Like eating vegetables, we all know delegation is good for us. But we’re usually reticent about diving in. Why is that?
Delegation is quite the multi-faceted, complex engagement. Let’s start by understanding what’s really holding us back.
What We Tell Ourselves About Delegating:
- “I can do the assignment faster myself.”
- “No one is available when I need them.”
- “It won’t get done as well as if I did it.”
- “I’m not sure I trust someone else to do it.”
Why Delegating Is Actually Difficult:
- It takes some thought to find the right person.
- We lose control of the assignment.
- We have to spend time training someone.
- We may feel we’re burdening someone else with the work.
- We may be better at “doing” than “overseeing”.
The Benefits of Delegating:
- We get to work on new tasks and gain new responsibilities.
- We receive more recognition.
- It may lead us to a promotion and additional compensation.
- We’re building a stronger team with increased skills.
- We demonstrate trust.
- We get more done…and faster, eventually.
Now that we can see how delegating can be difficult (yet worthwhile), here are seven concepts I’ve learned which have improved my delegation skills.
1. Select the right person.
Evaluate the potential one or two candidates who are poised for additional responsibility. Let them know you’ve targeted them and plan to invest time in their growth. Specifically explain why you’ve chosen them. This will inspire their commitment!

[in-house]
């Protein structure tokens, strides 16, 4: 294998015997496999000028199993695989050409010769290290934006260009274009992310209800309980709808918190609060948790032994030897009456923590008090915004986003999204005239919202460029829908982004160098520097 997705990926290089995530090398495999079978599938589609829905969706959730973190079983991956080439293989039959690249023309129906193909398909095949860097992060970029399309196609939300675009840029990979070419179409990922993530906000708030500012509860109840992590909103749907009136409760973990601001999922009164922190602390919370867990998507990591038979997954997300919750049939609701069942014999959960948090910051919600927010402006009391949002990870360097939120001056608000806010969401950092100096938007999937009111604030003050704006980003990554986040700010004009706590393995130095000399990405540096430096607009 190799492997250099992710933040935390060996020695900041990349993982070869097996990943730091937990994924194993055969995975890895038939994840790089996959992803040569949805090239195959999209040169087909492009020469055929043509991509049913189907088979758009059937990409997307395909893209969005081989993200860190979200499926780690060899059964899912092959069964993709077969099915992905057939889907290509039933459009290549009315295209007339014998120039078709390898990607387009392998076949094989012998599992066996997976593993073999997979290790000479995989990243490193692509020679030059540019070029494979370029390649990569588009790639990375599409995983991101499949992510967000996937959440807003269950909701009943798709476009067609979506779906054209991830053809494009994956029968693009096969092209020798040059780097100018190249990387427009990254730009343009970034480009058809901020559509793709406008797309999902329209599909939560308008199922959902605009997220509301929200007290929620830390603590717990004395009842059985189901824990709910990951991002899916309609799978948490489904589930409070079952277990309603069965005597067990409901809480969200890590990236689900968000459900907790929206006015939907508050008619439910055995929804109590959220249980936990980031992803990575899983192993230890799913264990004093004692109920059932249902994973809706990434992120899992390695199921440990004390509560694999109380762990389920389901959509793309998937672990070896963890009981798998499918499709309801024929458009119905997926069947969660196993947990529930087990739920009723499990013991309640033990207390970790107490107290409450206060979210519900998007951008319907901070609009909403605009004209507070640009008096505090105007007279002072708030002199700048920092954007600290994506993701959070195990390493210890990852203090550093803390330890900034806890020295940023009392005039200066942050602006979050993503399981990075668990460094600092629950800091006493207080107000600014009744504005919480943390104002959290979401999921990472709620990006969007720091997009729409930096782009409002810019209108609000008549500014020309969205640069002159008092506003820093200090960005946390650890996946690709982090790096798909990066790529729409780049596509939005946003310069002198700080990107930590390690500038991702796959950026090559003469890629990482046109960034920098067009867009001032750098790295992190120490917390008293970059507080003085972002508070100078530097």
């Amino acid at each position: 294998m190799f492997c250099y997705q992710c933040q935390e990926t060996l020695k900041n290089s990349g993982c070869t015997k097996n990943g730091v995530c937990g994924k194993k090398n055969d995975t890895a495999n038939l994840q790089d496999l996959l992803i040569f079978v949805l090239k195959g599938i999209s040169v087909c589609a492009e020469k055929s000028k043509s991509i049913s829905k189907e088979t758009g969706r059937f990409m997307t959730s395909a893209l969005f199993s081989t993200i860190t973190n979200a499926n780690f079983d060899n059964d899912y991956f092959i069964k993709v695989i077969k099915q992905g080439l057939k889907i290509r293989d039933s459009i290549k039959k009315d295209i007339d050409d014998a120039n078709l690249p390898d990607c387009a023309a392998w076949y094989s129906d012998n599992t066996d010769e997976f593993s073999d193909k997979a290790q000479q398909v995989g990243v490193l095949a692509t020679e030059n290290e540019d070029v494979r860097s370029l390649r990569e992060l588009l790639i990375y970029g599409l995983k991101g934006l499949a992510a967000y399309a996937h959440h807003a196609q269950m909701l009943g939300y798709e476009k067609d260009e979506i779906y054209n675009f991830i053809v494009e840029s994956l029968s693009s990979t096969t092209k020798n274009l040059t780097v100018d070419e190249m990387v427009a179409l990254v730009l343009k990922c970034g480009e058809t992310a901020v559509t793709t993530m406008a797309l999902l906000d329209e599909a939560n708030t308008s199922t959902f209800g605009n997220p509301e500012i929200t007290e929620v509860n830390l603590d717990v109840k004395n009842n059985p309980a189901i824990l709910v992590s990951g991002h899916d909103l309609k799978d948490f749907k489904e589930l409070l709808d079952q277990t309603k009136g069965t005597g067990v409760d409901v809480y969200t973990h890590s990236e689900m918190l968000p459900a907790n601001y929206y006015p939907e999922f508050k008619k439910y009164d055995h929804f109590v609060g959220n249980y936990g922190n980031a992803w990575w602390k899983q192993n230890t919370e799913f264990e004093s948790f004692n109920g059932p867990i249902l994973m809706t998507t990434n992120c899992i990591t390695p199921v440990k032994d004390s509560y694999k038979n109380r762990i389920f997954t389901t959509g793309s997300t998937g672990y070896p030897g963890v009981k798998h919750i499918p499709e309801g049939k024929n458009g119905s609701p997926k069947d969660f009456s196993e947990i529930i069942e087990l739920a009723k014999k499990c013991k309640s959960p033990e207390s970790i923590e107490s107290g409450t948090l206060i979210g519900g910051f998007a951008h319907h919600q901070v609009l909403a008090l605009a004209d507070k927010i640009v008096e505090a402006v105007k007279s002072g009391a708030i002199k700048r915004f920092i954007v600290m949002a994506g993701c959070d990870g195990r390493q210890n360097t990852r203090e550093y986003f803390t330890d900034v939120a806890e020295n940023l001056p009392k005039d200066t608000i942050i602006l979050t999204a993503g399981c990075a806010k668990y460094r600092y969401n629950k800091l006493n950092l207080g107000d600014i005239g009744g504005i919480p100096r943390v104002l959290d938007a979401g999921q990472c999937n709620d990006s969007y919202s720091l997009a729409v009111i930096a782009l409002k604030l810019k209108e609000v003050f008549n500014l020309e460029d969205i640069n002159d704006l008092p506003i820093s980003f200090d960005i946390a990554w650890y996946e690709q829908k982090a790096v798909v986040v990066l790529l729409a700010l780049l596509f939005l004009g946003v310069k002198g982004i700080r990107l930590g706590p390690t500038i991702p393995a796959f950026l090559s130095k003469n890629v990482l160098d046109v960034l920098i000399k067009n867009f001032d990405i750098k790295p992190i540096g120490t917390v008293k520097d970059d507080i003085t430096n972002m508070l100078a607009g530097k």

2. Select the right assignment or project.
Consider the right type and size of assignment for the initial delegation project. You’ll likely want something not too big and not too small. It’s important for the individual to feel they are contributing an important element of an overall project. Take the time to explain how this component relates to the overall success of the project. Be sure to consider the assignment’s time sensitivity since you’ll need to consider any learning curves.
3. Schedule a kick-off meeting and define expectations.
When I’ve skipped this step, my delegation results suffered. Whenever possible, sit down face-to-face to discuss the assignment and define your mutual expectations. Schedule milestone check-ins and project deadlines into a calendar, and be available for follow-up questions.
4. Focus on your desired outcomes.
For delegation to truly be successful, we have to let go of “how” someone will accomplish the assignment. Instead, focus on the outcomes and deliverables needed. Nothing robs the fun out of a new responsibility like an individual micromanaging our every move.
5. Provide candid and ginger feedback.
Effective delegation is about leadership, and leadership is about building your team member’s skillset. Want to dramatically increase your team member’s ability to do the same assignment faster and better the next time around? Offer a combination of on-the-spot, periodic and post-project feedback, at appropriate times. While being candid with feedback, I’ve also found it helpful to be ginger with my comments. Being told too many cons won’t make anyone feel good.
6. Give credit and celebrate good execution.
Especially when part of the project is completed by a teammate, give credit when presenting your team’s project to your client and/or leadership on their contributions. It’s really the little things that matter here. When the project is complete, bring the individual their favorite morning beverage, celebrate with a lunch outing, or think of something you know they’ll appreciate.
7. Invest over time.
Remember how many tries it took you to perfect your system? If you invest in people with the abilities and mindset to advance, and offer them your time and mentorship–pretty soon you’ll wonder why you waited so long to delegate. (I know I did!)
Have a delegation tip or struggle? Please share your thoughts and let’s all grow together.